After several weeks of Coronavirus precautions, the novelty of having the humans at home all day may now be wearing thin for your dog. Our faithful canine friends are social creatures but, like us, they also need mental stimulation. To put it bluntly, dogs can be bored and get antsy, just like us.
During this unprecedented time of crisis, we can take heart in the stories of people reaching out to help in their communities. One such a way has been for many families to adopt or foster puppies to help alleviate the strain on local shelters.
The impact of COVID-19 continues to affect our daily lives, and we know these are stressful times for many. We are all concerned for the well-being of our loved ones, including the furry members of the family.
We write today with the hope that this message finds you and your family in good health. It has become clear to all of us by now that the Coronavirus will touch every corner of our lives. As we continue to adapt to this new reality, we keep you - our clients - in our thoughts and prayers.
We're taking precautions to protect our team and community.
Think of all the things you do to keep your pooch or kitty healthy. You provide a safe home, a nutritious diet, and lots of exercise and engaging play. You love and comfort them. You get them to their wellness visits, keep their vaccines up to date, and make sure they have their flea and tick preventatives.
As the coronavirus continues to spread across the U.S., families are reminded to take precautions for keeping loved ones healthy. This includes things like thorough hand washing, eating well, getting enough rest, and avoiding people with compromised immune systems.
When it comes to dental care, cats aren't as likely to get treatment as their canine counterparts. This is often because cats are better at hiding pain and because there are so many misconceptions about their behavior. Because it's National Pet Dental Health Month, here are some fascinating facts about the feline mouth
There's an unfortunate trend we see in veterinary care: most pet families know the importance of wellness visits and keeping vaccines up to date, but, too often, their cat or dog's dental health is overlooked. February is National Pet Dental Health Month and it's a good time to discuss keeping your friend's teeth healthy all year round.
Most Brook Farmers know to get their seasonal flu shot before a coworker starts coughing or the kids come home with noses running. What might surprise some is that our canine friends are also susceptible to contagious bacterial and viral infections - year round.
Feasting, football, Aunt Louise pinching cheeks and Cousin Al snoring on the recliner --Thanksgiving draws family together and that means our beloved furry family members, too.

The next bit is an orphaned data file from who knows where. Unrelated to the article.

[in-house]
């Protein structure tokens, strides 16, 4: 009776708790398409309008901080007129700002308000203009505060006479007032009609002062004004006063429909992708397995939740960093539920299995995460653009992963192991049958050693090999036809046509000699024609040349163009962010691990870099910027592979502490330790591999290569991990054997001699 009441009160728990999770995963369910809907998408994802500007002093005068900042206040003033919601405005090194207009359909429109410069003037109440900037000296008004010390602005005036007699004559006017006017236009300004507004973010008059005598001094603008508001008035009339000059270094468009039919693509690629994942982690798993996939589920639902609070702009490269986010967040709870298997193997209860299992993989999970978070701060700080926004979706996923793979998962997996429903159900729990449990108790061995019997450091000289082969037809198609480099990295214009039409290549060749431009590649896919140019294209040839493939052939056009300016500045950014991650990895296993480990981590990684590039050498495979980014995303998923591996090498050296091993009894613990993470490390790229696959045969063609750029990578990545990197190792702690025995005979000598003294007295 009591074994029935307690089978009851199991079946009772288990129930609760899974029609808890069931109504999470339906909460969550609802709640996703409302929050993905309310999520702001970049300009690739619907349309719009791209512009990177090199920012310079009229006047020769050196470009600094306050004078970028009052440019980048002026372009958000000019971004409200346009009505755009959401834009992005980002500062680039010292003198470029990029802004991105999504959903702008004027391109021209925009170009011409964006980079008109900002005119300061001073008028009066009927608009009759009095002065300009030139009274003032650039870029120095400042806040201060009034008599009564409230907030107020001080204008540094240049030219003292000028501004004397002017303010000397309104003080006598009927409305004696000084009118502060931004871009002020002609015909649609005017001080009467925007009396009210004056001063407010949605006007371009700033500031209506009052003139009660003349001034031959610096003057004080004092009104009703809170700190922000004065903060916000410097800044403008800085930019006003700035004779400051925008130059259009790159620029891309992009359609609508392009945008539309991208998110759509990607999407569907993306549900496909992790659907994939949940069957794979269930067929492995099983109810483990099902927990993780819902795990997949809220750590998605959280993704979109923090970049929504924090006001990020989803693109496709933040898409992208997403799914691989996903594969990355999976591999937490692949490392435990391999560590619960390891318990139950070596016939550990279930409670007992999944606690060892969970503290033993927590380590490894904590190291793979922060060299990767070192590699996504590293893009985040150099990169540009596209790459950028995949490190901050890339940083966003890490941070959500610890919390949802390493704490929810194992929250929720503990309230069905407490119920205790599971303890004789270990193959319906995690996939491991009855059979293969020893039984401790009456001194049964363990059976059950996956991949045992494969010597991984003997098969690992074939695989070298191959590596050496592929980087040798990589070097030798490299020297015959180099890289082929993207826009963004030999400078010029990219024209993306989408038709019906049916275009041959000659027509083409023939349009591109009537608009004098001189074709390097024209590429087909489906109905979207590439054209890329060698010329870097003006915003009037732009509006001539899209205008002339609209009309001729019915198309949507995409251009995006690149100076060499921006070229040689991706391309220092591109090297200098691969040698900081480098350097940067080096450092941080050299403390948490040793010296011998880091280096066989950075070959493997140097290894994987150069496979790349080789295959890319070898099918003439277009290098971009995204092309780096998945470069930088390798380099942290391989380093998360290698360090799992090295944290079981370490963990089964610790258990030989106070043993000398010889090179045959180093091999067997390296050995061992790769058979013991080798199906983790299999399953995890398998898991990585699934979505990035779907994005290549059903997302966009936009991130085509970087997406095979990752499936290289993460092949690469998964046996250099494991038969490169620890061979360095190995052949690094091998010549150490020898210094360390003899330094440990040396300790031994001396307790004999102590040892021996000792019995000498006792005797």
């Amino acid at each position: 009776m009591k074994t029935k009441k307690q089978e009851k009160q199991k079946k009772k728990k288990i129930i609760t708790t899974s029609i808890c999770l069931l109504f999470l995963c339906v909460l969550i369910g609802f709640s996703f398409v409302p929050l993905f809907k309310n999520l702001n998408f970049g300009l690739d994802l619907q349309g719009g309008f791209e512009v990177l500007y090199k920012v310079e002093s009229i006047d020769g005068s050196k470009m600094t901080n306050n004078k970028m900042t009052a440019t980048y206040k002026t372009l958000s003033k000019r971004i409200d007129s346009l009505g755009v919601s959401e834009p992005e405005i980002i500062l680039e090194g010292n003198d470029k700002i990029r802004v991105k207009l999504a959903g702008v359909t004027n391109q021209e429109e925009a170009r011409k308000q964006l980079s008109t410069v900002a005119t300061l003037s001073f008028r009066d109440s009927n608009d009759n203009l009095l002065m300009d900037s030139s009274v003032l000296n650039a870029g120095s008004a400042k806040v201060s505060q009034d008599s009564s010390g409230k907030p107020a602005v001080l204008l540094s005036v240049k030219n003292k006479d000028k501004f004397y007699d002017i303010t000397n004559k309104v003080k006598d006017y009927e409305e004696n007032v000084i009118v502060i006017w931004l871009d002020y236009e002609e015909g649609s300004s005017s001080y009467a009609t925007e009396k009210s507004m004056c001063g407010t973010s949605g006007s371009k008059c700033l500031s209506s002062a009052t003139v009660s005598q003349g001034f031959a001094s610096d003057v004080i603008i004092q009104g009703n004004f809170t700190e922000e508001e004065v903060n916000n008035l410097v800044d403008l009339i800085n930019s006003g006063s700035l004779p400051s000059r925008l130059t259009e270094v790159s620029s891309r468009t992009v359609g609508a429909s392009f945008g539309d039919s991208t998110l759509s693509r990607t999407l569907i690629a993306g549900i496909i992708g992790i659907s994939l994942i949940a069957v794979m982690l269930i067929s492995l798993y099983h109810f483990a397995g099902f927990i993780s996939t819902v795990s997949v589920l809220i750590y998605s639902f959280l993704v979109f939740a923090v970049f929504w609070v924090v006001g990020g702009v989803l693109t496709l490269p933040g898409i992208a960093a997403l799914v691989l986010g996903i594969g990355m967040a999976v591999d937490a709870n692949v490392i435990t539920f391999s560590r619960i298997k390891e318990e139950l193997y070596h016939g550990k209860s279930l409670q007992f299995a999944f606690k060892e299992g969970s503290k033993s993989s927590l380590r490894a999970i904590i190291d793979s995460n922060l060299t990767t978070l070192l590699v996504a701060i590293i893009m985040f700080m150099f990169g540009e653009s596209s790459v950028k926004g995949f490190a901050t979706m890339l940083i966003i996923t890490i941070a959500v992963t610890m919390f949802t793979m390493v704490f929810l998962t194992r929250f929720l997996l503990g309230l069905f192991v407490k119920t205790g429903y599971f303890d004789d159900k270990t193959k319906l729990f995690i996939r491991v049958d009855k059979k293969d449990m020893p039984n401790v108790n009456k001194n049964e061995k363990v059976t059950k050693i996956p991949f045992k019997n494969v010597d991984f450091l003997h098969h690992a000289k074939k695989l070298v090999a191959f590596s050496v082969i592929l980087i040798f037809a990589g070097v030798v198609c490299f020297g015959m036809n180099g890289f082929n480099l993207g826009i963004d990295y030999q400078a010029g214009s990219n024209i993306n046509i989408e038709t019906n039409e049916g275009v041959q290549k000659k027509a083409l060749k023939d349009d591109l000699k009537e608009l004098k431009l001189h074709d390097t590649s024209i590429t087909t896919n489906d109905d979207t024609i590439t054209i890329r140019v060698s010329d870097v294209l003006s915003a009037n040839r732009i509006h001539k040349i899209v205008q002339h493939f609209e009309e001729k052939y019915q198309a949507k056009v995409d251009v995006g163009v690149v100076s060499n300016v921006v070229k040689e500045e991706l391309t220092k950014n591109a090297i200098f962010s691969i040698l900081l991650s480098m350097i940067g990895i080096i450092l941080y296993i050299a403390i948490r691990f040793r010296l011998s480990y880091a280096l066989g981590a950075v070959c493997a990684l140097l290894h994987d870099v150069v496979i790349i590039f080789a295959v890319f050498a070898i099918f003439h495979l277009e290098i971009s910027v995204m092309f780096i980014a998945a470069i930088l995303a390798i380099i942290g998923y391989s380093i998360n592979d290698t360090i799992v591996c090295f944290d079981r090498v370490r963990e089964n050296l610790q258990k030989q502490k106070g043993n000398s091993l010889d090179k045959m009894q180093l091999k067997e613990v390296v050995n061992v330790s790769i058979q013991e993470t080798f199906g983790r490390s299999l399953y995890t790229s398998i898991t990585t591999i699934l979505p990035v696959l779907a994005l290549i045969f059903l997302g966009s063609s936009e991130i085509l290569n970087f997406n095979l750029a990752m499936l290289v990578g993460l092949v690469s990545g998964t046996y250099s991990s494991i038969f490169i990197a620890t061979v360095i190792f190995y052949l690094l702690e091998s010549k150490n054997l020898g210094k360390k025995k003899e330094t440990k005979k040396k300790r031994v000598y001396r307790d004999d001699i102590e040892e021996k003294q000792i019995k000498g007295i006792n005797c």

Cats are fastidious creatures! Since their skin is very sensitive, daily bathing and grooming are huge parts of their routine. Typically, your cat's fur should feel clean and smooth to your touch. Things like redness, lumps, flaking or scaly patches, pimples, or spots with hair loss can be an alert that kitty needs to visit her Brook Farm friends soon. If you start noticing that your feline friend smells strangely, or he or she is licking or scratching an area more frequently, it could be a warning sign of a serious problem for your cat's skin.
A wise woman once said, 'A spoonful of sugar helps the medicine go down'. Aside from being a fun little earworm, Mary Poppins was really onto something there. If Dr. Clark or Dr. Kanouse has written a prescription to treat an illness or medical condition in your cat or dog, it's extremely important that they take their medication to feel better as soon as possible.
Here at Brook Farm, we are proud to do our part to ensure all pets are spayed or neutered in a safe and proficient manner.
It might seem like everyone and their brother are using essential oils. These fragrant oils turn up in lotions and soaps; they're used in personal care for aromatherapy or just keeping your home smelling wonderful.
Puppyhood is a special time of growing and exploring - and building the bonds of a lifelong friendship! These boisterous, spirited, curious balls of energy are learning all the time; as his or her new family, there are easy ways to play with your pup that help them grow into a happy and friendly dog - and avoid issues like anxiety and behavioral problems when they're older. Check out these 5 easy steps for a well adjusted puppy!
Our feline friends are mysterious, sometimes moody creatures - and it's one of the reasons so many Brook Farmers love them. To those who don't understand cats, their strange and secretive behavior can lead to a lot of misconceptions. Like every pet, cats have emotional needs along side the physical care you and the Brook Farm team provide. Take our mini quiz below to test your kitty care know-how.
There is nothing quite like the fun and joy of bringing home a new puppy. Puppies are naturally curious, playful, and precocious.
Your puppy is your new best friend, and you want to give her or him the best foundation to grow and thrive. You certainly don’t want to unknowingly contribute to anything that might be harmful or inadequate to their health. This is where your Brook Farm family's doggy nutrition know-how comes in!
A common misconception among pet owners is that you must renew your pet’s registration annually, at the cost of $19.99, in order to keep your pet’s microchip number, description, your name, and your contact details in the HomeAgain database. Not true!
It's that time of year, when mini super heroes, princesses, and skeletons will be knocking on your door in search of candy! Halloween is an exciting night for everyone in the neighborhood. The kids get to dress up in their favorite costumes and snag some candy, and parents and neighbors watching the excitement Halloween brings to the little ones’ faces. However, there are members of the family who may not enjoy Halloween as much as we do.
In recent years, the combined efforts of vets, local government agencies, and animal advocacy groups have helped make progress in preventing rabies in our furry friends - but we’re not entirely in the clear just yet. There are still roughly 7,000 cases of animal rabies—mostly in wild animals— reported in the United States each year. Here are some tips from your Brook Farm family and the American Veterinary Medical Association to keep you and your pets safe:
It comes up often here at Brook Farm Veterinary Center: “Do I really need to brush my dog’s teeth? Aren’t dental chews or rawhide enough?”